tormentor

(redirected from torment)
Also found in: Dictionary, Thesaurus, Idioms, Wikipedia.

tormentor

In a theater, one of a pair of curtains or a rigid framed structure running parallel to the front of the stage, just behind the proscenium; used to frame the sides of the inner proscenium opening and to conceal the offstage wings from the audience.
References in classic literature ?
If people like to read their books, it is all very well, but to be at so much trouble in filling great volumes, which, as I used to think, nobody would willingly ever look into, to be labouring only for the torment of little boys and girls, always struck me as a hard fate; and though I know it is all very right and necessary, I have often wondered at the person's courage that could sit down on purpose to do it."
"You think me foolish to call instruction a torment, but if you had been as much used as myself to hear poor little children first learning their letters and then learning to spell, if you had ever seen how stupid they can be for a whole morning together, and how tired my poor mother is at the end of it, as I am in the habit of seeing almost every day of my life at home, you would allow that
`As I understand it,' Jake concluded, `it will be a matter of years to pray his soul out of Purgatory, and right now he's in torment.'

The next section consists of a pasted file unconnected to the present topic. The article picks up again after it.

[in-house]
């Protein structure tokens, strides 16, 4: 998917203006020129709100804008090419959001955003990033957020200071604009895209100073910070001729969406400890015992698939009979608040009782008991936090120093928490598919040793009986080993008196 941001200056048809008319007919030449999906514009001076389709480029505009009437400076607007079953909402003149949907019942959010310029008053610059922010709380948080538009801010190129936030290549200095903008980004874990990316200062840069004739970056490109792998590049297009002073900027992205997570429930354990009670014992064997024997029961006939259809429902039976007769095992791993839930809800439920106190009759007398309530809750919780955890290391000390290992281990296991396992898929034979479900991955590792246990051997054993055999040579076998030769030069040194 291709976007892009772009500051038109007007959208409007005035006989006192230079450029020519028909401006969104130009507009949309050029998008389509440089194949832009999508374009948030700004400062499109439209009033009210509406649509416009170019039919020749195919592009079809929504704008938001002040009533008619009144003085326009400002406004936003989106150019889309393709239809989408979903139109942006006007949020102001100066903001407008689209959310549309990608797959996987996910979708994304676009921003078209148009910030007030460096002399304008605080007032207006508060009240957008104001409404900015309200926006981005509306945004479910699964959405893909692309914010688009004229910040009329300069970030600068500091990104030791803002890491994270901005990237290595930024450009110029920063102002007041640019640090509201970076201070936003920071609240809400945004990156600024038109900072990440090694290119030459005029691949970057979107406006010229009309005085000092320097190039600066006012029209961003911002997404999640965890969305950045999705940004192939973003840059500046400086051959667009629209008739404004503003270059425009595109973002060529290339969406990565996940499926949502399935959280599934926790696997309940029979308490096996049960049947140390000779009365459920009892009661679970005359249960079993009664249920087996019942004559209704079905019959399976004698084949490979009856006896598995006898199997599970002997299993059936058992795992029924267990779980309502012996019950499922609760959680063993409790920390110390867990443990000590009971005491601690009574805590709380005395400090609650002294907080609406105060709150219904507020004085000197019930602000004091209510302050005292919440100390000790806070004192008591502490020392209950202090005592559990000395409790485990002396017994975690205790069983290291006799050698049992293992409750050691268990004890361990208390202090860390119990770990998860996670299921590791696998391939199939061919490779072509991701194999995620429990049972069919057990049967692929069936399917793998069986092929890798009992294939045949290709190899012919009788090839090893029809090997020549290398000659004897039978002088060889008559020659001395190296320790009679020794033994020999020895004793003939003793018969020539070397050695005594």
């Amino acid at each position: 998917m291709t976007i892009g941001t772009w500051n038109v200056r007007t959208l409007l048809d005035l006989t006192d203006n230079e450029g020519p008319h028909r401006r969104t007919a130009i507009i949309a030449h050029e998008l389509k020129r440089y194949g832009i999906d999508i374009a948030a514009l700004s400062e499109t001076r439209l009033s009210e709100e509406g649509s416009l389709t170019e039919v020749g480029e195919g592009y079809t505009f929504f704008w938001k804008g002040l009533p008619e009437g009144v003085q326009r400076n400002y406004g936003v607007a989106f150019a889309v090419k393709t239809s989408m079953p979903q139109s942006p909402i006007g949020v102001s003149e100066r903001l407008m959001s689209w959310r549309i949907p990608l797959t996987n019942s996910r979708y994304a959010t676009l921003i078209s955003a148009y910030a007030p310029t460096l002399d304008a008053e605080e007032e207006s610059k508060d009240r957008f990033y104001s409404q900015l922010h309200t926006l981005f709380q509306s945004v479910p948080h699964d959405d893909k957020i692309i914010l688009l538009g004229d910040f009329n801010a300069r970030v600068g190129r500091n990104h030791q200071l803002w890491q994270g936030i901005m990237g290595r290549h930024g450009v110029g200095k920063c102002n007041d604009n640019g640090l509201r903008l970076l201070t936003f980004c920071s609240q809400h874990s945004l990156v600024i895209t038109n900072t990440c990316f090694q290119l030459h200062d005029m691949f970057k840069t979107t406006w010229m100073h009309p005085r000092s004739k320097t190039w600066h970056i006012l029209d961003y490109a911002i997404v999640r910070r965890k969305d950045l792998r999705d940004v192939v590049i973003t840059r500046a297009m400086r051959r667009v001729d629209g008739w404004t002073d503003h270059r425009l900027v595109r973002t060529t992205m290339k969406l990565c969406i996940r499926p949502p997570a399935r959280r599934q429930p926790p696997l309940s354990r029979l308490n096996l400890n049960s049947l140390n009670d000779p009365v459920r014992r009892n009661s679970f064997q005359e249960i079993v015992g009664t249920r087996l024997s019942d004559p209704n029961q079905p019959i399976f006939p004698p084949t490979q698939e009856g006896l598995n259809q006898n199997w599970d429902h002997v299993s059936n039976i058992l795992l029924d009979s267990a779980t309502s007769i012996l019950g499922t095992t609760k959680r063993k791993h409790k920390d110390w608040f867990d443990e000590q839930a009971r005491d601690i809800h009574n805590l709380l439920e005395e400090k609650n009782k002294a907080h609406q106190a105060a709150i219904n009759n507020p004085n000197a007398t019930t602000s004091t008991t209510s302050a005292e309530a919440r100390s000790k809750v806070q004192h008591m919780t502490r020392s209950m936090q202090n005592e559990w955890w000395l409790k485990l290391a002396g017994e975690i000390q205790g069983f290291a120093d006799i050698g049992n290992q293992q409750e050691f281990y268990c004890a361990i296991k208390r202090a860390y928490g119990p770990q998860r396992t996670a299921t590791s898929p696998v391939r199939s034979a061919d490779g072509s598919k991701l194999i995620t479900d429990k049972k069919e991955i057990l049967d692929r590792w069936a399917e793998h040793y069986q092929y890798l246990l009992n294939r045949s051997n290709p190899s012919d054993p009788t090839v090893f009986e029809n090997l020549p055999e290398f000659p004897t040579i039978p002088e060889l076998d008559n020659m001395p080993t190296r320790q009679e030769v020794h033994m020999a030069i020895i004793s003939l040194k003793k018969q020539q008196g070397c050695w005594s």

I remembered the account of Dives in torment, and shuddered.
With fiendish glee he commenced a list of torments; and while he was busied in the relation, I dropped the stone upon his intended victims and crushed them flat beneath it.
So Thomas at school was unhappy and lonely and tormented. But one day, unable to bear the torment longer, he flew at one of the biggest bullies in the school.
I may also add, that it appears by some papers in my possession, that the officers or Country Keepers on the border, were accustomed to torment their prisoners by binding them to the iron bars of their chimneys, to extort confession.
"I knows I'm gwine to torment," said the woman, sullenly.
Now, my father, the steam from my flesh had been drawn from my hand by the heat, and the flame got hold of me and ate into my flesh, and its torment was great.
Pierre looked at Dolokhov and his eyes dropped, the something terrible and monstrous that had tormented him all dinnertime rose and took possession of him.
To such an extent was he tormented, that he hated blindly and without the faintest spark of reason.
The Man aimed a blow at his little enemy, but acks palm came on his head instead; again the Fly tormented him, but this time the Man was wiser and said: